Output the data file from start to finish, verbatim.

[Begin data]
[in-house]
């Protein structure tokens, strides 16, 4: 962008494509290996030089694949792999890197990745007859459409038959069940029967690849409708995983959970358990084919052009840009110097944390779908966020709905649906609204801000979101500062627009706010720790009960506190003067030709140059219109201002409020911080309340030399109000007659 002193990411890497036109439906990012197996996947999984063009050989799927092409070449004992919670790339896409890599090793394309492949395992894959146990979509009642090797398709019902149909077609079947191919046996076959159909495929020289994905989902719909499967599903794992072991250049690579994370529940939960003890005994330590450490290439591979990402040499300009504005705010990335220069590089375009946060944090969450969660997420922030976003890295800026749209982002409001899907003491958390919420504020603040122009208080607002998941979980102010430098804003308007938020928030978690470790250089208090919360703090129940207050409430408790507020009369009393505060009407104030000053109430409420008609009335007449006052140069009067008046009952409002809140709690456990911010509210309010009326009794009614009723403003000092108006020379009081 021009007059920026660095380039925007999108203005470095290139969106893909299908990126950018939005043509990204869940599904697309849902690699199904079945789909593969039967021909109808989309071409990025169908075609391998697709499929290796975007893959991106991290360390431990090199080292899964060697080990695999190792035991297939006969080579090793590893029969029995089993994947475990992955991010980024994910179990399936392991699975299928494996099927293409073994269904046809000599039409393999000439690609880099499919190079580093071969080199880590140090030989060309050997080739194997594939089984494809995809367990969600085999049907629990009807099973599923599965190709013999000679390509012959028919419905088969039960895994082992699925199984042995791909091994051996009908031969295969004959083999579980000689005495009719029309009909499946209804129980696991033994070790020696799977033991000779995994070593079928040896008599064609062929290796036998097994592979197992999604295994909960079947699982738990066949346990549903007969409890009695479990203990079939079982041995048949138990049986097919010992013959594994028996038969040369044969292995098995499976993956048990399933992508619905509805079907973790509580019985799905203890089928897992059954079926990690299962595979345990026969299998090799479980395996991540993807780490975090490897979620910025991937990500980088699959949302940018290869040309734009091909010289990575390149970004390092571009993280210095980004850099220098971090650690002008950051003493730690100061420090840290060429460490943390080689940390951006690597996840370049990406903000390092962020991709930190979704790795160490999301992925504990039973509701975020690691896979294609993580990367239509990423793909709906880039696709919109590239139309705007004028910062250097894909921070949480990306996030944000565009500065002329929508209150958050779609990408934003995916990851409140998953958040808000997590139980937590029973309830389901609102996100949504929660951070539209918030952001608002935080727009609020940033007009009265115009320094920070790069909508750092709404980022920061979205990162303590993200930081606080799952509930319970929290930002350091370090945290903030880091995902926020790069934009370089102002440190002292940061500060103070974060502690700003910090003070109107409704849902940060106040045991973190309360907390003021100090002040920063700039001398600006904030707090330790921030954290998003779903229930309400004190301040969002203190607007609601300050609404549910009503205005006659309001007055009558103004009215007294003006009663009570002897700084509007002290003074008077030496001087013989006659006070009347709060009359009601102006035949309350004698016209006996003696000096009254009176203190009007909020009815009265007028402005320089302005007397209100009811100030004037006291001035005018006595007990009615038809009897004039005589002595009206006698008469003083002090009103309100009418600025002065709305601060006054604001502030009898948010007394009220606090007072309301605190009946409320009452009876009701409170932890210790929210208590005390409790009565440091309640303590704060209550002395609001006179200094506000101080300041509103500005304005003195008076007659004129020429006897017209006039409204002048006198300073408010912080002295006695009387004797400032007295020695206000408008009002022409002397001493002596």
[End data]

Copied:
[in-house]
């Protein structure tokens, strides 16, 4: 962008494509290996030089694949792999890197990745007859459409038959069940029967690849409708995983959970358990084919052009840009110097944390779908966020709905649906609204801000979101500062627009706010720790009960506190003067030709140059219109201002409020911080309340030399109000007659 002193990411890497036109439906990012197996996947999984063009050989799927092409070449004992919670790339896409890599090793394309492949395992894959146990979509009642090797398709019902149909077609079947191919046996076959159909495929020289994905989902719909499967599903794992072991250049690579994370529940939960003890005994330590450490290439591979990402040499300009504005705010990335220069590089375009946060944090969450969660997420922030976003890295800026749209982002409001899907003491958390919420504020603040122009208080607002998941979980102010430098804003308007938020928030978690470790250089208090919360703090129940207050409430408790507020009369009393505060009407104030000053109430409420008609009335007449006052140069009067008046009952409002809140709690456990911010509210309010009326009794009614009723403003000092108006020379009081 021009007059920026660095380039925007999108203005470095290139969106893909299908990126950018939005043509990204869940599904697309849902690699199904079945789909593969039967021909109808989309071409990025169908075609391998697709499929290796975007893959991106991290360390431990090199080292899964060697080990695999190792035991297939006969080579090793590893029969029995089993994947475990992955991010980024994910179990399936392991699975299928494996099927293409073994269904046809000599039409393999000439690609880099499919190079580093071969080199880590140090030989060309050997080739194997594939089984494809995809367990969600085999049907629990009807099973599923599965190709013999000679390509012959028919419905088969039960895994082992699925199984042995791909091994051996009908031969295969004959083999579980000689005495009719029309009909499946209804129980696991033994070790020696799977033991000779995994070593079928040896008599064609062929290796036998097994592979197992999604295994909960079947699982738990066949346990549903007969409890009695479990203990079939079982041995048949138990049986097919010992013959594994028996038969040369044969292995098995499976993956048990399933992508619905509805079907973790509580019985799905203890089928897992059954079926990690299962595979345990026969299998090799479980395996991540993807780490975090490897979620910025991937990500980088699959949302940018290869040309734009091909010289990575390149970004390092571009993280210095980004850099220098971090650690002008950051003493730690100061420090840290060429460490943390080689940390951006690597996840370049990406903000390092962020991709930190979704790795160490999301992925504990039973509701975020690691896979294609993580990367239509990423793909709906880039696709919109590239139309705007004028910062250097894909921070949480990306996030944000565009500065002329929508209150958050779609990408934003995916990851409140998953958040808000997590139980937590029973309830389901609102996100949504929660951070539209918030952001608002935080727009609020940033007009009265115009320094920070790069909508750092709404980022920061979205990162303590993200930081606080799952509930319970929290930002350091370090945290903030880091995902926020790069934009370089102002440190002292940061500060103070974060502690700003910090003070109107409704849902940060106040045991973190309360907390003021100090002040920063700039001398600006904030707090330790921030954290998003779903229930309400004190301040969002203190607007609601300050609404549910009503205005006659309001007055009558103004009215007294003006009663009570002897700084509007002290003074008077030496001087013989006659006070009347709060009359009601102006035949309350004698016209006996003696000096009254009176203190009007909020009815009265007028402005320089302005007397209100009811100030004037006291001035005018006595007990009615038809009897004039005589002595009206006698008469003083002090009103309100009418600025002065709305601060006054604001502030009898948010007394009220606090007072309301605190009946409320009452009876009701409170932890210790929210208590005390409790009565440091309640303590704060209550002395609001006179200094506000101080300041509103500005304005003195008076007659004129020429006897017209006039409204002048006198300073408010912080002295006695009387004797400032007295020695206000408008009002022409002397001493002596």